CHICAGO (AP) -- Federal jurors at the biggest gang trial in recent Chicago history on Wednesday convicted the core leadership of the Hobos, who prosecutors billed as an "all-star team" of the type of ruthless gangs police largely blame for an alarming spike in homicides in 2016.
The nation's third largest city logged 762 homicides last year, the highest tally in 20 years and more in 2016 than the two largest -- New York and Los Angeles -- combined. More than 50 people were shot and 11 killed over the long Christmas weekend alone as some gangs sought out and shot rivals gathering at holiday parties, police said.
Accused Hobos boss Gregory "Bowlegs" Chester, alleged hitman Paris Poe and four others were found guilty of a racketeering conspiracy. Prosecutors alleged the conspiracy included the murder of at least nine people, from gang rivals to government witnesses. Prosecutors say the Hobos cultivated a reputation for brutality, once even torturing robbery victims with a hot clothing iron, to extend their power on the city's South Side.
After three months of testimony, 12 panelists deliberated for six days, with notes sent to the judge hinting at some discord inside. The most serious charge in a 10-count indictment was racketeering conspiracy, a charge designed as a legal tool to go after all forms of organized crime. Nine stand-alone counts included drug and gun charges.
So feared are the Hobos that some witnesses were visibly nervous testifying with its alleged leaders looking on. One refused outright to speak against the gang, telling the judge, "I choose not to testify for the sake of me and my family." He was held in contempt and given a 60-day sentence.
Their alleged crimes included the fatal shooting of government witness Keith Daniels in 2013 in front of his screaming step-children to stop Daniels from testifying, and the robbery at gunpoint of then-NBA player Bobby Simmons' $200,000 diamond-and-gold chain outside a nightclub.
There are more than 150,000 street-gang members in Chicago, though many aren't active, according to the non-governmental Chicago Crime Commission. The Hobos trial was considered so significant because so many purported gang leaders were on trial simultaneously, and also because of how prosecutors portrayed the Hobos as uniquely brazen and vicious.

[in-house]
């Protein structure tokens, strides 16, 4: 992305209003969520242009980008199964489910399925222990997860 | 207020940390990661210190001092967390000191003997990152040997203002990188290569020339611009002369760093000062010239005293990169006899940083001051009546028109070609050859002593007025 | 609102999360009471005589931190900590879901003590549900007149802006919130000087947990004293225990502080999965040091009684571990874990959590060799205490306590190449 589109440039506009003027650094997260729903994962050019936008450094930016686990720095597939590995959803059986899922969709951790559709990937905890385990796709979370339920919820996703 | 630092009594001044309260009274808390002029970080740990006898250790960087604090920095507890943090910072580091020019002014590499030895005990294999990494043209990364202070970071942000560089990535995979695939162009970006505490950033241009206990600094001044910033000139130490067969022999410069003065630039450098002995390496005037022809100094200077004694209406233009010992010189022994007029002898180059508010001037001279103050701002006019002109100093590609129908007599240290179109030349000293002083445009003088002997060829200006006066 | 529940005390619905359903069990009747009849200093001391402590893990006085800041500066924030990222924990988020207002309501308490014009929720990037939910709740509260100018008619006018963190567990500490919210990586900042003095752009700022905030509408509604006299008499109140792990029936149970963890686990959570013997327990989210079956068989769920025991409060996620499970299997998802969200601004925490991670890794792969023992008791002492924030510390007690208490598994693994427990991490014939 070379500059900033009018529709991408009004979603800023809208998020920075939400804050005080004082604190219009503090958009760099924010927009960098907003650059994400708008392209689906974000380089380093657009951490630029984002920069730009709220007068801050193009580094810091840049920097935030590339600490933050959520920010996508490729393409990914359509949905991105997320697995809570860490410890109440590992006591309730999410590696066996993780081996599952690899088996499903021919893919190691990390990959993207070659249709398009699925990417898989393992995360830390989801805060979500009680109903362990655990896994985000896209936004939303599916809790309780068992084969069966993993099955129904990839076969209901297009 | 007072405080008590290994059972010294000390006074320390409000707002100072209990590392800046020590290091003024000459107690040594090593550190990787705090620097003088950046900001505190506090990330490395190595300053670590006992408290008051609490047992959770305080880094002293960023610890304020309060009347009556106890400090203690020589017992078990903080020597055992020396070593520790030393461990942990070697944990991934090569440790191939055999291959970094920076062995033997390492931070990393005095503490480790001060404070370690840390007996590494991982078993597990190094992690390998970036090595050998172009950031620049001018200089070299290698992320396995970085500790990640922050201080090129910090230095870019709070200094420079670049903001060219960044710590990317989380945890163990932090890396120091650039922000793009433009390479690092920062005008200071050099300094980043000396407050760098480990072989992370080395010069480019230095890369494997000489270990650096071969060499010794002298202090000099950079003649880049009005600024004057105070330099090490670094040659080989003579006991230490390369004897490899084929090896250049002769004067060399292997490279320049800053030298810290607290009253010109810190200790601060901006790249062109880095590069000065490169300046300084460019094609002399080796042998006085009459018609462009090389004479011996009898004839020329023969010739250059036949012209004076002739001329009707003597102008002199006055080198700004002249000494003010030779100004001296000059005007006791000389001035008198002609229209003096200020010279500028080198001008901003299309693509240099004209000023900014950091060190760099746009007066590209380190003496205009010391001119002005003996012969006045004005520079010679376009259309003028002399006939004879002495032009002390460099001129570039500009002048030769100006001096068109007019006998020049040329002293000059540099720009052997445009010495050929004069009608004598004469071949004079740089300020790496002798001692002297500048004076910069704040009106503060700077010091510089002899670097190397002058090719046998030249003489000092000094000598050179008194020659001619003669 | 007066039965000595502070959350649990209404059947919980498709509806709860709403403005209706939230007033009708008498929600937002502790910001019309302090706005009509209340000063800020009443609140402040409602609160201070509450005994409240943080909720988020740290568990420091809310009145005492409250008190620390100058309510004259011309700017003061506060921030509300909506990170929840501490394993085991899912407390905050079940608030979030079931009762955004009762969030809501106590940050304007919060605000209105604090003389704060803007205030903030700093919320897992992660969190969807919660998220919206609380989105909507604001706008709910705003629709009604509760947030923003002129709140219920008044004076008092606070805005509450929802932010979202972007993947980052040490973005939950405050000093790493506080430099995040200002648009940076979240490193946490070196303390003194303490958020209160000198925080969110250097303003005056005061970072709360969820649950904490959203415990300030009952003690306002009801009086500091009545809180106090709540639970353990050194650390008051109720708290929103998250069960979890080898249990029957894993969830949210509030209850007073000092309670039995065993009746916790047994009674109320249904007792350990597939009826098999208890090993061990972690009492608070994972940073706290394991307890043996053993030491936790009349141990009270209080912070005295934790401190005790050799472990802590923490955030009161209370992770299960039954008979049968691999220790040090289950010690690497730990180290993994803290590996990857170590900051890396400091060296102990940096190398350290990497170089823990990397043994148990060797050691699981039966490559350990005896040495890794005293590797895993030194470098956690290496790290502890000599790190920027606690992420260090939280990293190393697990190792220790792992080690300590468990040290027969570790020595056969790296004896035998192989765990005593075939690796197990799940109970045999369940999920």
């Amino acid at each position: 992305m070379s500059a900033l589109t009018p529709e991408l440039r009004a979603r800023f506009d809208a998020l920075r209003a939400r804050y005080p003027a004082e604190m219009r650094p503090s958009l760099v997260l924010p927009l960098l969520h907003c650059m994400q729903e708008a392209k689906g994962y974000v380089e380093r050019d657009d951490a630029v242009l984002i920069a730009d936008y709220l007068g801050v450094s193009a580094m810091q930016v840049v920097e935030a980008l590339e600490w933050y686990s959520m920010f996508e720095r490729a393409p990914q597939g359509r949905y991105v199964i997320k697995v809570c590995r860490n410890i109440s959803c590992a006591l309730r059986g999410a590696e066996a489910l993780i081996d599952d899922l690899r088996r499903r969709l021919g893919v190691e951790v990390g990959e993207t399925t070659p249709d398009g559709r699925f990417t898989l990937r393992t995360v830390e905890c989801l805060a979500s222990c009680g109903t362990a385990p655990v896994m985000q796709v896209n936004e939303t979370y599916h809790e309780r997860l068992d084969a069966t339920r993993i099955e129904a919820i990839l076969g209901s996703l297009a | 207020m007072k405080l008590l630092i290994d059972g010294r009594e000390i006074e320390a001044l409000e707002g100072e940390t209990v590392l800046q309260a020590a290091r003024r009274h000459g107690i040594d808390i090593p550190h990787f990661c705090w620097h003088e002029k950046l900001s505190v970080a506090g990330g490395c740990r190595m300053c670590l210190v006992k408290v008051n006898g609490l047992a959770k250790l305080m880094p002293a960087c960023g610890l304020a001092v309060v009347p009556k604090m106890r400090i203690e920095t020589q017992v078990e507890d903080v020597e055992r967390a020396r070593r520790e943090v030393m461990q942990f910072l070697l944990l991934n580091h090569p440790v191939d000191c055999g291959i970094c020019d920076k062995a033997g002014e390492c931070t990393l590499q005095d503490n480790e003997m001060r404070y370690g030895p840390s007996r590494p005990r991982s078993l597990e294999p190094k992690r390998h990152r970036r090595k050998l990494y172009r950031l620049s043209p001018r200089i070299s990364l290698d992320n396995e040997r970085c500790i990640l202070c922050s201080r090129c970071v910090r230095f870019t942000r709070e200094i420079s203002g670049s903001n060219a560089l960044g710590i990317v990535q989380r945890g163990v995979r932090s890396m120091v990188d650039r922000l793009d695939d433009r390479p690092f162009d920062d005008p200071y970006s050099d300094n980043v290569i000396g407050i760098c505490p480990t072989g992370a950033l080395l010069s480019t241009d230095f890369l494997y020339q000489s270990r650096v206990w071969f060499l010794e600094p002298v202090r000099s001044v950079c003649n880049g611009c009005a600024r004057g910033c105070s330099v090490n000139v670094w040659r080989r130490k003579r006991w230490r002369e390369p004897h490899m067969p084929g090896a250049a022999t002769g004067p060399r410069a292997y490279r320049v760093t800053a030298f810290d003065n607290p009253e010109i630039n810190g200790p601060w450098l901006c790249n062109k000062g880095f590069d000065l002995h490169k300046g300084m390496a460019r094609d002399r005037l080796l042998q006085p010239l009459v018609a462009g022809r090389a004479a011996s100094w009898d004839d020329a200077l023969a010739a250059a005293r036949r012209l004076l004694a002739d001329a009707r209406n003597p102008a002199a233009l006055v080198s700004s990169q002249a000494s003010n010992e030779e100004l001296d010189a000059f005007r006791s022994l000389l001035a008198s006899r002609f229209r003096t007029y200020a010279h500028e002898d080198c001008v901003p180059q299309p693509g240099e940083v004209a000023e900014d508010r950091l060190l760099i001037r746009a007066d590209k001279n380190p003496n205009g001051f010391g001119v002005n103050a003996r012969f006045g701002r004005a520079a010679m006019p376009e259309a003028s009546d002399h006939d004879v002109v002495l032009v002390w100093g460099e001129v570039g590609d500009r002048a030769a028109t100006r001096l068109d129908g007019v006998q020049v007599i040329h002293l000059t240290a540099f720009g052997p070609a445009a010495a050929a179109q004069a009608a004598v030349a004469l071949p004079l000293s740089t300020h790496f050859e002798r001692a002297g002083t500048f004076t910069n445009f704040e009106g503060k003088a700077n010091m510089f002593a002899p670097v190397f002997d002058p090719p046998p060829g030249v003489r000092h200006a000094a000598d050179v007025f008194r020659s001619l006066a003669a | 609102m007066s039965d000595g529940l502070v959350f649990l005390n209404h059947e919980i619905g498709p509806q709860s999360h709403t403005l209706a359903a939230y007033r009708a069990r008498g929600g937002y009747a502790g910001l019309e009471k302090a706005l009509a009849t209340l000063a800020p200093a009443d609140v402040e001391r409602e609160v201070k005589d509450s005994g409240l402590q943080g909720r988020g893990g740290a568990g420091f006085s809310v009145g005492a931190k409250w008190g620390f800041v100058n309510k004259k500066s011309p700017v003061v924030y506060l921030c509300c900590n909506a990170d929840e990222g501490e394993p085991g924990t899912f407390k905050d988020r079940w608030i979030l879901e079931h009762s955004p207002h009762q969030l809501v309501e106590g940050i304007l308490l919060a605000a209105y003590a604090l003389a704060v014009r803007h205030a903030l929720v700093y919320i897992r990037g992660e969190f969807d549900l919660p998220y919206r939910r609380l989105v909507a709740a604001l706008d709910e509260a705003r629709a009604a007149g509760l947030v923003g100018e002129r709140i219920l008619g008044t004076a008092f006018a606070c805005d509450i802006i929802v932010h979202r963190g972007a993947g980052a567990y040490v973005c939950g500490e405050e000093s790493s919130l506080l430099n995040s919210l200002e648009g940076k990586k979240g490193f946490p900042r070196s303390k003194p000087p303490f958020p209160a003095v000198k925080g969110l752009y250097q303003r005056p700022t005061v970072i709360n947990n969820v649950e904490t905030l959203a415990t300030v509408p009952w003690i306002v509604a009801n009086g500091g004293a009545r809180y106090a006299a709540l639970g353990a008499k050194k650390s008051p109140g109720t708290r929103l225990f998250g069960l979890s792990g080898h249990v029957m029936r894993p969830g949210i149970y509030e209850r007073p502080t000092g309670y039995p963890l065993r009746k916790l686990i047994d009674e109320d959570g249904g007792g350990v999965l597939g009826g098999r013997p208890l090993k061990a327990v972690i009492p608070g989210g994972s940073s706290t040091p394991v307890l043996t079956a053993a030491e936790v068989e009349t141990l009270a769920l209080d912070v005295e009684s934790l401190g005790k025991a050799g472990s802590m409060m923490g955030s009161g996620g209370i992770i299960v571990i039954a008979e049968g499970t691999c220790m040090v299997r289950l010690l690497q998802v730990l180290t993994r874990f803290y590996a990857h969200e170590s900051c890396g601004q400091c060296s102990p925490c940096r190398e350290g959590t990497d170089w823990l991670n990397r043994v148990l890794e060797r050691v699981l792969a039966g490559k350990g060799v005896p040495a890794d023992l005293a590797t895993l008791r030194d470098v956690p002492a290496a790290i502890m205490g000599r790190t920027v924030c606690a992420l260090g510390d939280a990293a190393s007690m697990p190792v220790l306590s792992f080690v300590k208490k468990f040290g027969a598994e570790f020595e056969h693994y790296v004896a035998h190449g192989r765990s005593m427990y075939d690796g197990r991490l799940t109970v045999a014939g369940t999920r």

U.S. attorneys in Chicago have said for years that dismantling gangs was a key to reducing violence. They used racketeering laws to convict other gang bosses, including Latin Kings leader Augustin Zambrano in 2011. Racketeering laws enable prosecutors go after individuals, not necessarily for specific crimes, but for their leadership of groups that displayed patterns of illicit activity over years.
Experts said an underlying cause of gang violence was the demolition of public housing starting in the 1990s that dispersed gang members into rival-gang neighborhoods. Others pointed to an unintended consequence of prosecuting gang leaders: Breaking up a gang's command structure leads to inter-gang rivalry and, therefore, to even more violence.
Others say causes of violence are more varied, pointing to poverty and growing availability of high-caliber guns. And even when gang members are involved, the genesis of a deadly conflict is sometimes insults or perceived slights rather than territorial disputes, gang expert John Hagedorn has argued.
The Hobos had fewer members than the Latin Kings, Vice Lords and other gangs. But they were well-organized, well-armed and quick to kill. Hits were often carried out in daylight, including one five-car drive-by shooting that killed two Black Disciple rivals outside a funeral home; hours later, the Hobos celebrated the killings at a luxury hotel off Michigan Avenue, prosecutors said.
Poe killed Daniels, a gang associate-turned-informant, days after Chester's arrest and after Daniels testified to a grand jury in the racketeering case, prosecutors said. He stood over and shot Daniels more than a dozen times at close range as the man's 4-year-old stepdaughter and 6-year-old stepson looked on.
In a courtroom video, the boy recalled shots through the windows before his stepfather stumbled from the family car, saying, "I was covering my ears because the gunshots were too loud." Prosecutor Derek Owens told jurors the murder sent this message: "You don't snitch on the Hobos."
The onus was on prosecutors to prove, not only that the six men committed crimes, but that they coordinated their crimes.
Chester, 39, was the only defendant to testify, insisting the Hobos gang didn't even exist despite his full-arm tattoo emblazoned with the words: "Hobo: The Earth is Our Turf." And he said the supposed "Hobos horns" gang sign he flashed in photographs was merely a universal sign of celebration.
Chester, born with a rare bone disease that has badly deformed his legs, scoffed when asked if someone who struggled to even walk could head a gang. "A crippled gang leader?" he answered. "No, sir."
Prosecutor Timothy Storino told jurors Chester led "not with his legs but with his head," calling him "smart as hell." Chester relied on others, sometimes children, to do the dirty work, prosecutors said.
Chester said he grew up poor in the now-demolished Robert Taylor projects where "only the strong survived" and faced ridicule because of his rickets, a bone deformity caused by nutritional deficiencies.
He described himself a "hustler" who dealt heroin, then smartly invested into record labels and clubs. He said the other five charged had nothing to do with his crimes and he had nothing to do with theirs.
Defense lawyer Beau Brindley told jurors authorities manipulated evidence against Chester, likening the investigation to an archer who shoots an arrow and then draws a target around wherever it lands.
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